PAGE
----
Saturday afternoon Studio 3 West is hosting a closing celebration of WTF!, a powerful and thought-provoking show featuring local women artists advocating for social justice, community action, and civic engagement centered on Women’s Rights and related concerns. 2:00-4:00 p.m. Details here.

FWIW the SCFTA is working on an arts calendar so that artists can all tune in to one place and get the arts news they need to plan their outings. It's a major challenge with so much happening.

Meantime, art goes on all around us. Let's celebrate it.

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P.S. That Idea of having a billboard giving shout outs to local artists seems like a seriously good idea. Is this something to take up with the Duluth Public Arts Commission? Or Visit Duluth? We have more than enough artists to feature for the next ten years. If I won the lottery I would sponsor it myself.  

Throwback Thursday: Ishiguro On Dylan

Like most avid readers I read when I can, and never as much as I'd like. A lot of my reading occurs in snippets during my lunch hours. This week I carried around with me a borrowed Spring 2008 edition of The Paris Review, chiefly with the purpose of reading a fascinating interview with Kazuo Ishiguro, author of Remains of the Day which I recently wrote about here.

In this excerpt Ishiguro speaks of his early influences.

What was your next obsession, after detective stories?

Rock music. After Sherlock Holmes, I stopped reading until my early twenties. But I’d played the piano since I was five. I started playing the guitar when I was fifteen, and I started listening to pop records—pretty awful pop records—when I was about eleven. I thought they were wonderful. The first record that I really liked was Tom Jones singing “The Green, Green Grass of Home.” Tom Jones is a Welshman, but “The Green, Green Grass of Home” is a cowboy song. He was singing songs about the cowboy world I knew from TV.
I had a miniature Sony reel-to-reel that my father brought me from Japan, and I would tape directly from the speaker of the radio, an early form of downloading music. I would try to work out the words from this very bad recording with buzzes. Then when I was thirteen, I bought John Wesley Harding, which was my first Dylan album, right when it came out.

What did you like about it?

The words. Bob Dylan was a great lyricist, I knew that straightaway. Two things that I was always confident about, even in those days, were what was a good lyric and what was a good cowboy film. With Dylan, I suppose it was my first contact with stream-of-consciousness or surreal lyrics. And I discovered Leonard Cohen, who had a literary approach to lyrics. He had published two novels and a few volumes of poetry. For a Jewish guy, his imagery was very Catholic. Lot of saints and Madonnas. He was like a French chanteur. I liked the idea that a musician could be utterly self-sufficient. You write the songs yourself, sing them yourself, orchestrate them yourself. I found this appealing, and I began to write songs.

What was your first song?

It was like a Leonard Cohen song. I think the opening line was, “Will your eyes never reopen, on the shore where we once lived and played.”

Was it a love song?

Part of the appeal of Dylan and Cohen was that you didn’t know what the songs were about. You’re struggling to express yourself, but you’re always being confronted with things you don’t fully understand and you have to pretend to understand them. That’s what life is like a lot of the time when you’re young, and you’re ashamed to admit it. Somehow, their lyrics seem to embody this state.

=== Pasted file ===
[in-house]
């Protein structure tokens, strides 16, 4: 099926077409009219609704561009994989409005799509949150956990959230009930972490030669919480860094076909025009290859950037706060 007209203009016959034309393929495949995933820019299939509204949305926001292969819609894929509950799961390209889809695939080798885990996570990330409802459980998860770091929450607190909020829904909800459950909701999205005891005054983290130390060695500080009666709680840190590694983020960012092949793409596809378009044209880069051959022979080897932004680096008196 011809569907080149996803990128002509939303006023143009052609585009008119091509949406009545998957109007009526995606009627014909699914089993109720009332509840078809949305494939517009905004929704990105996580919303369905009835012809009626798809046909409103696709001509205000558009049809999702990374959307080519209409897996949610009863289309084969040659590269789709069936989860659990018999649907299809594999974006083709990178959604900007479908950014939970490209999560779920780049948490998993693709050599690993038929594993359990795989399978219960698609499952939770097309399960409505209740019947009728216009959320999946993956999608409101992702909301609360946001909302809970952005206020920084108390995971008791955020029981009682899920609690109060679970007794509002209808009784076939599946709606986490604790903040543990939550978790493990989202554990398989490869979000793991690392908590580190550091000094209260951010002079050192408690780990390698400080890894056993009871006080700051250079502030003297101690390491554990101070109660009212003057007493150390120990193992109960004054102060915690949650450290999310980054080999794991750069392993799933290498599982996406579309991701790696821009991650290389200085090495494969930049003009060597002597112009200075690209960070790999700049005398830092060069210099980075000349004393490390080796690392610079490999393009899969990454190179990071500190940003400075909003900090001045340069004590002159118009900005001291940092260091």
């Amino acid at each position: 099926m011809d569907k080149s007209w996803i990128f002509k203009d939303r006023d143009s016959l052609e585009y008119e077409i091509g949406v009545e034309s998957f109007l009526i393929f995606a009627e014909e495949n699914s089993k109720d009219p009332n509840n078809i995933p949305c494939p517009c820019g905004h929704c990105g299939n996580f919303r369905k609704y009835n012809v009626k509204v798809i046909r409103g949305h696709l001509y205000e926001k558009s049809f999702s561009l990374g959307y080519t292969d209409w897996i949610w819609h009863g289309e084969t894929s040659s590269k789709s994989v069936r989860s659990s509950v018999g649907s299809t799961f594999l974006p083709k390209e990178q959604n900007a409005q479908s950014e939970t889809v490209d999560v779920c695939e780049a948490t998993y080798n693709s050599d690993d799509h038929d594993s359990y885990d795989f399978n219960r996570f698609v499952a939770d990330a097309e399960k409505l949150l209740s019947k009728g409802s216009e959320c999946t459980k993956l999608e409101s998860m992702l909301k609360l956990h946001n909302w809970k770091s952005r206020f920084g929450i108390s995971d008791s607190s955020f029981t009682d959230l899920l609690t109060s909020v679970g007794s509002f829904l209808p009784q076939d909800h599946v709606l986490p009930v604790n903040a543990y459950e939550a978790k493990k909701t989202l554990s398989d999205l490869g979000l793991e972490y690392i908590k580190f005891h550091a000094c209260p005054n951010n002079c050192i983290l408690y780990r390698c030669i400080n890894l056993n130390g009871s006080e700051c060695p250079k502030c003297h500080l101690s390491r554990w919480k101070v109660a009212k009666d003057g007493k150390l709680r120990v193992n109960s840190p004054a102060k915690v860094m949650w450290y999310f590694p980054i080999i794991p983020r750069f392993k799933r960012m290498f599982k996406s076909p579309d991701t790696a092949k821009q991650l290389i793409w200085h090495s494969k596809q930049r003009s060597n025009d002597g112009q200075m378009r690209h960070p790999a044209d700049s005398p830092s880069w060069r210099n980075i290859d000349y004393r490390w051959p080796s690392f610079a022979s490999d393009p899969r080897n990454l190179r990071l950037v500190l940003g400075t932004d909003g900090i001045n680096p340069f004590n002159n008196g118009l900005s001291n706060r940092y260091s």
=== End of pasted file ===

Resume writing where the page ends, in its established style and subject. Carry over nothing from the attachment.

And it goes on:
The Paris Review
The Art of Fiction No. 196
Issue 184, Spring 2008

The rest of the interview is a good read, though I don't believe you can find it in its entirety online. Once your appetite has been whetted you'll have to make a purchase to get the rest.

In the meantime, if you were being interviewed today and were asked about your own early influences and interests, what would you say?

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The above story originally appeared on this blog in 2010.

Here's a quick reminder: DULUTH DYLAN FESTIVAL will kick off on May 20 with a concert featuring Robby Vee, son of the great Bobby Vee whom our local Nobel-prize winning Bobby Z (later Bob D) performed with once. 

Stay current with details on Duluth Dylan Fest. Follow us on Facebook.

Meantime, life goes on all around you. Get into it.

Wednesday, March 22, 2017

This Is What Democracy Looks Like: Nevada Littlewolf @ The Tweed

Pink hats on the left, "Make America Great Again" on the right.

Throughout the year the Tweed Museum of Art on the UMD campus hosts exhibitions of graduating seniors in a special section of the gallery. This week's show is the work of a graduating senior with much more life experience than many of the students whose work has been displayed here. Nevada Littlewolf has served on the Virginia (MN) city council since 2008. She has also been executive director of RAIL, Rural American Indigenous Leadership, an organization dedicated to supporting women.

Her show, This Is What Democracy Looks Like, is an outgrowth of her experiences in local politics. It is simultaneously a reflection of the recent national election which has amplified the polarizations taking place in America. 

If you decide to visit (there's a great Pop Art exhibit that you need to see right now) you will see that Ms. Littlewolf has plastered two of the walls with messaging from the two opposing sides so as to have them facing one another. The messages are taken from life, social media, etc. 

As you read the vitriol in some of the messages you begin to realize that America is in a painful place right now.  

WHAT FOLLOWS HERE are a set of images from each side of the room, presented much the way we were sometimes made to sit in grade school, boy-girl-boy-girl. I do not believe it was an accident to have placed the Hillary wall on the left and the Trump supporters' banter on the right.

Is dialogue possible? 
Actually, there may be more discussions going on right now than have taken place in a long time. Carla Hamilton's Gezielt at the DAI recently renewed dialogue on race relations in America. WTF at Studio 3 West this month revealed how unresolved gender issues remain in America. 

An argument could be made that the outrage is a good thing in that it brings out a lot of the unspoken thoughts and feelings that have been kept closeted for the sake of "getting along." It's apparent that we have a lot of work to do. 

What do you think?